Is it safe to perform elective orthopaedic surgery with high community rates of COVID-19? An observational cohort study.

Dickenson, E J, Jordan, R W, Poole, C, Shyamalan, G, Arbuthnot, J, Makrides, Panayiotis and Smith, N A (2021) Is it safe to perform elective orthopaedic surgery with high community rates of COVID-19? An observational cohort study. Annals of the Royal College of Surgeons of England, 103 (6). pp. 415-419. ISSN 1478-7083. This article is available to all UHB staff and students via ASK Discovery tool http://tinyurl.com/z795c8c by using their UHB Athens login IDs

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Official URL: http://www.rcseng.ac.uk/publications/annals/

Abstract

INTRODUCTION

During the first wave of the COVID-19 pandemic, University Hospitals Birmingham NHS Foundation trust was able to recommence elective orthopaedic surgery using private hospitals procured by the NHS as COVID-19 free 'green' sites. We report on the safety of elective orthopaedic surgery with high rates of community transmission.

METHODS

We conducted an observational cohort study on consecutive NHS patients attending three private hospitals between 4 May 2020 and 16 June 2020. Patients attended preoperative assessment, including coronavirus disease (COVID-19) symptom screening, were instructed to self-isolate for 14 days and had a negative COVID-19 swab within 72 hours of surgery. Patient age, American Society of Anesthesiologists (ASA) grade, body mass index, surgery performed, type of anaesthetic and length of stay were collected. Our primary outcome was a positive COVID-19 swab, secondary outcomes were COVID-19 symptoms, readmission, surgical complications and mortality.

RESULTS

Between 4 May 2020 and 16 June 2020, 191 patients were admitted to three private hospitals for elective surgery; 121 (67%) patients underwent general or regional anaesthetic, 179 patients were ASA grades 1 or 2 (94%) and 12 (6%) were ASA 3. In total, 187 (98%) patients were successfully contacted at 30 days postoperative and no COVID-19 symptoms, positive COVID-19 swabs or mortality or were recorded. One patient was readmitted following a pulmonary embolism and two patients were treated as outpatients for a deep vein thrombosis and a superficial infection.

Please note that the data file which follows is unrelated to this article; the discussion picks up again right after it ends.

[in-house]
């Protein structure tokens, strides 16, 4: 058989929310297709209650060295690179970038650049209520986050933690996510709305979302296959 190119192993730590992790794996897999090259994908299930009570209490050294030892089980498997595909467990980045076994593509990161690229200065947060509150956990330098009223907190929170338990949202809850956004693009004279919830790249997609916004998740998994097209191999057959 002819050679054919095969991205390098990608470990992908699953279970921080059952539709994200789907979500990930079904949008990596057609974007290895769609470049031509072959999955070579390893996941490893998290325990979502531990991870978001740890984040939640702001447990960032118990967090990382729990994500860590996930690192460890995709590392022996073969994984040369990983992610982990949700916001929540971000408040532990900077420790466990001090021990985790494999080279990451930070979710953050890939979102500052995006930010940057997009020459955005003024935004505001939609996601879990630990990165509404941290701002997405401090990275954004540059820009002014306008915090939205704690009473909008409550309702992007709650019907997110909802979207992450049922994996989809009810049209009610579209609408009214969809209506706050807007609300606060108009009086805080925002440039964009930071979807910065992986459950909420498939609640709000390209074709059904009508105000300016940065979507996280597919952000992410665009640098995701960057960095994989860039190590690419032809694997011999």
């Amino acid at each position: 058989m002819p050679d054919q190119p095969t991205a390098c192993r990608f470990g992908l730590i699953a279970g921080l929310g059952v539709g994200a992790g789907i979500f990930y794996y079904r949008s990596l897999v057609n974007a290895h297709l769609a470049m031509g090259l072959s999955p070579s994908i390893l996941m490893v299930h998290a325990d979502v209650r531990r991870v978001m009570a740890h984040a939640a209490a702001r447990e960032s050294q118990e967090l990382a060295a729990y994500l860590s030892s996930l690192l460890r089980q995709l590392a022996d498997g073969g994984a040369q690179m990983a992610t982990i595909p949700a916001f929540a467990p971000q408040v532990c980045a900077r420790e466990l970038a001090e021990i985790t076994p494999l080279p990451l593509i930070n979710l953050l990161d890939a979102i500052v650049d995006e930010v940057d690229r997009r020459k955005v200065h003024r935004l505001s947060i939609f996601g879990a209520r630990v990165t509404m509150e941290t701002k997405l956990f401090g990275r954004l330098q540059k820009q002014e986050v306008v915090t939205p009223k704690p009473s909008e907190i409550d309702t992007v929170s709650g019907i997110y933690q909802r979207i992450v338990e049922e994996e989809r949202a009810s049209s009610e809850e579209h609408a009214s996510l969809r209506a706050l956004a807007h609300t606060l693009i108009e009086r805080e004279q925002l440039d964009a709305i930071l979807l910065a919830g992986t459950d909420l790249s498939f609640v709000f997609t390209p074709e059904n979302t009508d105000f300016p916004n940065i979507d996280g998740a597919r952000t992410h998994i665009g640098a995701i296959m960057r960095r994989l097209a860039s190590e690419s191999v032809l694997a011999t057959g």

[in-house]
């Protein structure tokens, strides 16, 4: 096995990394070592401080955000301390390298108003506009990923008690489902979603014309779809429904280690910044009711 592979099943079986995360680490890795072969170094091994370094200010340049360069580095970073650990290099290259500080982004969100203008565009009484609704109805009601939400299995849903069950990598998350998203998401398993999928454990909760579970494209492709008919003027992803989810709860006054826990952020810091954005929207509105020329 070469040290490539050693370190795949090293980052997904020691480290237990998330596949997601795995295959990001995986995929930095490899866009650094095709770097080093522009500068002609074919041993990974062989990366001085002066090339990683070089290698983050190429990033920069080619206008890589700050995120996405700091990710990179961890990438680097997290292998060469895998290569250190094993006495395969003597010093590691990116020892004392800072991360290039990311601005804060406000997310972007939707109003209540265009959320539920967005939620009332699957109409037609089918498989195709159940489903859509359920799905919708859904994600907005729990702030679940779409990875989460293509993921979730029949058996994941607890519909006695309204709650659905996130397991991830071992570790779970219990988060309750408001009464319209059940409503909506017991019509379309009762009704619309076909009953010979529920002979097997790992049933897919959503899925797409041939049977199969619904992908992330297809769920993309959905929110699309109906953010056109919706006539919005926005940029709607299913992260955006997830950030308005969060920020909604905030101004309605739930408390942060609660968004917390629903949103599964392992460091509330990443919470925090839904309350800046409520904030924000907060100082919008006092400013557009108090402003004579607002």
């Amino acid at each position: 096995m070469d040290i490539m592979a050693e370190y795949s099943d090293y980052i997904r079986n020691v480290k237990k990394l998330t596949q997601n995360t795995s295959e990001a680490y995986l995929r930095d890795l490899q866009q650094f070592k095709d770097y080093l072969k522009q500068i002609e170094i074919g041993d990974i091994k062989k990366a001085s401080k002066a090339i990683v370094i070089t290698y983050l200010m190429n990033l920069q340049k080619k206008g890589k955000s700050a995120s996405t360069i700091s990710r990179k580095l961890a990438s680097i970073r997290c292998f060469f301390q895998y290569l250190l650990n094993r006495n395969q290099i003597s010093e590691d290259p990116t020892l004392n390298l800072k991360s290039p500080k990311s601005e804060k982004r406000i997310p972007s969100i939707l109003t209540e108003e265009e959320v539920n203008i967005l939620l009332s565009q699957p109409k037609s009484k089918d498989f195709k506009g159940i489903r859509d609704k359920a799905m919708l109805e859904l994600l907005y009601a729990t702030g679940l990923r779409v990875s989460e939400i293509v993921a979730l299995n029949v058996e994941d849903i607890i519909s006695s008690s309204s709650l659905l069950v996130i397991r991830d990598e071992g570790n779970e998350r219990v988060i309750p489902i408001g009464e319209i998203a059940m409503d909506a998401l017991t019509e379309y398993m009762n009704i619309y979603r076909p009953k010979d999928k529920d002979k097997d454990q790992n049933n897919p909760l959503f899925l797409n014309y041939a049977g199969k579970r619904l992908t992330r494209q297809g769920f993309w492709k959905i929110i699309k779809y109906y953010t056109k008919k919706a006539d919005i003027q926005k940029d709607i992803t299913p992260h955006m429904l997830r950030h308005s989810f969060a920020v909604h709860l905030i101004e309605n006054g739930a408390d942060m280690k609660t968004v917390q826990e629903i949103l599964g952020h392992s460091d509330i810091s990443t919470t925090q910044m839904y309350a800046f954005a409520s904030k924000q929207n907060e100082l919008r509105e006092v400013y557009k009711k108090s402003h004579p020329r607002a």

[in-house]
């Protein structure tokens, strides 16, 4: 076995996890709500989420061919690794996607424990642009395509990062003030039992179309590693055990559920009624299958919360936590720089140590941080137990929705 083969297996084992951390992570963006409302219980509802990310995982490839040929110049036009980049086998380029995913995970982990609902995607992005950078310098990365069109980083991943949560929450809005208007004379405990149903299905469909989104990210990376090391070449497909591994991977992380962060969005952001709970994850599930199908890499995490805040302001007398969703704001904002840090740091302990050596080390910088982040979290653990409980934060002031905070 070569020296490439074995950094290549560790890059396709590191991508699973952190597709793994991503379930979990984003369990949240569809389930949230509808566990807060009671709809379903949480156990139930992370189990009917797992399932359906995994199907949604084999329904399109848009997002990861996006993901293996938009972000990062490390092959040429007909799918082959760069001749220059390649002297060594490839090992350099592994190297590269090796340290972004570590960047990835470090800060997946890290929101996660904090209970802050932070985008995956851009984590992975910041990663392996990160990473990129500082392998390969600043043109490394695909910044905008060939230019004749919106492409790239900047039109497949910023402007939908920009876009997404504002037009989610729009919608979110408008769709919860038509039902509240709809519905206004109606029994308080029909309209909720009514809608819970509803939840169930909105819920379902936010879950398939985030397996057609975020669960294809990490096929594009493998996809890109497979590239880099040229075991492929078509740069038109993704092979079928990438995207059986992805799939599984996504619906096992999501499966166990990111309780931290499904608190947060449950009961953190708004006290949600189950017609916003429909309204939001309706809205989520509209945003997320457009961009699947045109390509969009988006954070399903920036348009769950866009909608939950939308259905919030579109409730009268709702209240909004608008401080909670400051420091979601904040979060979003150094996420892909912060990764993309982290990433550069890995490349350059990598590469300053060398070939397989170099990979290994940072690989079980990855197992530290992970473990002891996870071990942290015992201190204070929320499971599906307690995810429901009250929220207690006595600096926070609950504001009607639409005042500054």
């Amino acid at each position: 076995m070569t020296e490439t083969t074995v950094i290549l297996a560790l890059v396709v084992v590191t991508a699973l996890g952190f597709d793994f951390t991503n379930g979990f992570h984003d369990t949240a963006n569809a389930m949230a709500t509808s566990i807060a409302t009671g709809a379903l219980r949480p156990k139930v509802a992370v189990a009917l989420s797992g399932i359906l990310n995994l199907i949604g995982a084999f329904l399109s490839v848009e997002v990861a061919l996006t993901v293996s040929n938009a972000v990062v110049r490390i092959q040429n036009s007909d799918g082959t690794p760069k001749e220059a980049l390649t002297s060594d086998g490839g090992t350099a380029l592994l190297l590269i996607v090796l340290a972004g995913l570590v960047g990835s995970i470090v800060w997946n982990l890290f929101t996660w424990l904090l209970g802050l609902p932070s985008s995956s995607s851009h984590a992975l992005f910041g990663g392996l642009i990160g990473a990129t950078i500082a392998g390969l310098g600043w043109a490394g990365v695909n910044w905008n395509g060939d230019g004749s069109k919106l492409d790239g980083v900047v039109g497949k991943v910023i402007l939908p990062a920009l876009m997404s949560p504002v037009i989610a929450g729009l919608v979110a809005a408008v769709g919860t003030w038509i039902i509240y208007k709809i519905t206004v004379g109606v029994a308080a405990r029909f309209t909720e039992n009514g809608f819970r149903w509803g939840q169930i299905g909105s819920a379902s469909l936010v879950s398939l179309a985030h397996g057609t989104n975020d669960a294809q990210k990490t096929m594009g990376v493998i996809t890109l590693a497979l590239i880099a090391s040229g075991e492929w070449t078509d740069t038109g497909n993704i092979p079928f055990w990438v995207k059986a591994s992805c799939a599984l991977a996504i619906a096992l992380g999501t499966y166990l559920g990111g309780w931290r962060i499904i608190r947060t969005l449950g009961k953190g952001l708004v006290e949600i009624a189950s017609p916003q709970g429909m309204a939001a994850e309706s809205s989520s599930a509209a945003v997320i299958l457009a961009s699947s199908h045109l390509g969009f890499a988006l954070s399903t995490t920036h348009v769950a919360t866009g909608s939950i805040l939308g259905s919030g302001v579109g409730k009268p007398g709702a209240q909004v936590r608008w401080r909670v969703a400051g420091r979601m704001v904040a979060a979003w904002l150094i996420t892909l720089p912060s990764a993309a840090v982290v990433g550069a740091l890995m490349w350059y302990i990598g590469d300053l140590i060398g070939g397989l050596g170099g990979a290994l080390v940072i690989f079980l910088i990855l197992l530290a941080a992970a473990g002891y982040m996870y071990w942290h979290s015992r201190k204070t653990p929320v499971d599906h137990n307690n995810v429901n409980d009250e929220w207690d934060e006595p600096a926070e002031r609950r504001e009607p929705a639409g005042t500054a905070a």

CONCLUSION

With 'green pathways' elective orthopaedic surgery can safely be performed while rates of COVID-19 in the community are high.

Item Type: Article
Additional Information: This article is available to all UHB staff and students via ASK Discovery tool http://tinyurl.com/z795c8c by using their UHB Athens login IDs
Subjects: WC Communicabable diseases
WE Musculoskeletal. Orthopaedics
WO Surgery
Divisions: Planned IP Care > Trauma and Orthopaedics
Related URLs:
Depositing User: Jamie Edgar
Date Deposited: 09 Jun 2021 11:07
Last Modified: 09 Jun 2021 11:07
URI: http://www.repository.uhblibrary.co.uk/id/eprint/4417

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